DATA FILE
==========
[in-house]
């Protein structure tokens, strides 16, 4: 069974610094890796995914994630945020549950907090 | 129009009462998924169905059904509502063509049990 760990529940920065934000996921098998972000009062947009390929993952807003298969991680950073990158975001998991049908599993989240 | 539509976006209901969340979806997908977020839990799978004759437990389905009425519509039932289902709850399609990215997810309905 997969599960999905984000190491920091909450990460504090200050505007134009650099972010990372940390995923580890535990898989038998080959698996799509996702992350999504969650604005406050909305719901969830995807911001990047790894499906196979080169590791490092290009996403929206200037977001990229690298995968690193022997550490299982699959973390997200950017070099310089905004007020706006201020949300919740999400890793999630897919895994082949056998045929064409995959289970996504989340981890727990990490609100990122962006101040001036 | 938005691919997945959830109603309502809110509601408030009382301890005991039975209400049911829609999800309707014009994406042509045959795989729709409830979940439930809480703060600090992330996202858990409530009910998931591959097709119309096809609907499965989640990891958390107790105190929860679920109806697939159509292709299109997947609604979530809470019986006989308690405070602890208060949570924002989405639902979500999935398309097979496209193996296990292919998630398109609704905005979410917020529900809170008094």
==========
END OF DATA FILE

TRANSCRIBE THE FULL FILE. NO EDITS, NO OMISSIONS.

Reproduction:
[in-house]
């Protein structure tokens, strides 16, 4: 069974610094890796995914994630945020549950907090 | 129009009462998924169905059904509502063509049990 760990529940920065934000996921098998972000009062947009390929993952807003298969991680950073990158975001998991049908599993989240 | 539509976006209901969340979806997908977020839990799978004759437990389905009425519509039932289902709850399609990215997810309905 997969599960999905984000190491920091909450990460504090200050505007134009650099972010990372940390995923580890535990898989038998080959698996799509996702992350999504969650604005406050909305719901969830995807911001990047790894499906196979080169590791490092290009996403929206200037977001990229690298995968690193022997550490299982699959973390997200950017070099310089905004007020706006201020949300919740999400890793999630897919895994082949056998045929064409995959289970996504989340981890727990990490609100990122962006101040001036 | 938005691919997945959830109603309502809110509601408030009382301890005991039975209400049911829609999800309707014009994406042509045959795989729709409830979940439930809480703060600090992330996202858990409530009910998931591959097709119309096809609907499965989640990891958390107790105190929860679920109806697939159509292709299109997947609604979530809470019986006989308690405070602890208060949570924002989405639902979500999935398309097979496209193996296990292919998630398109609704905005979410917020529900809170008094």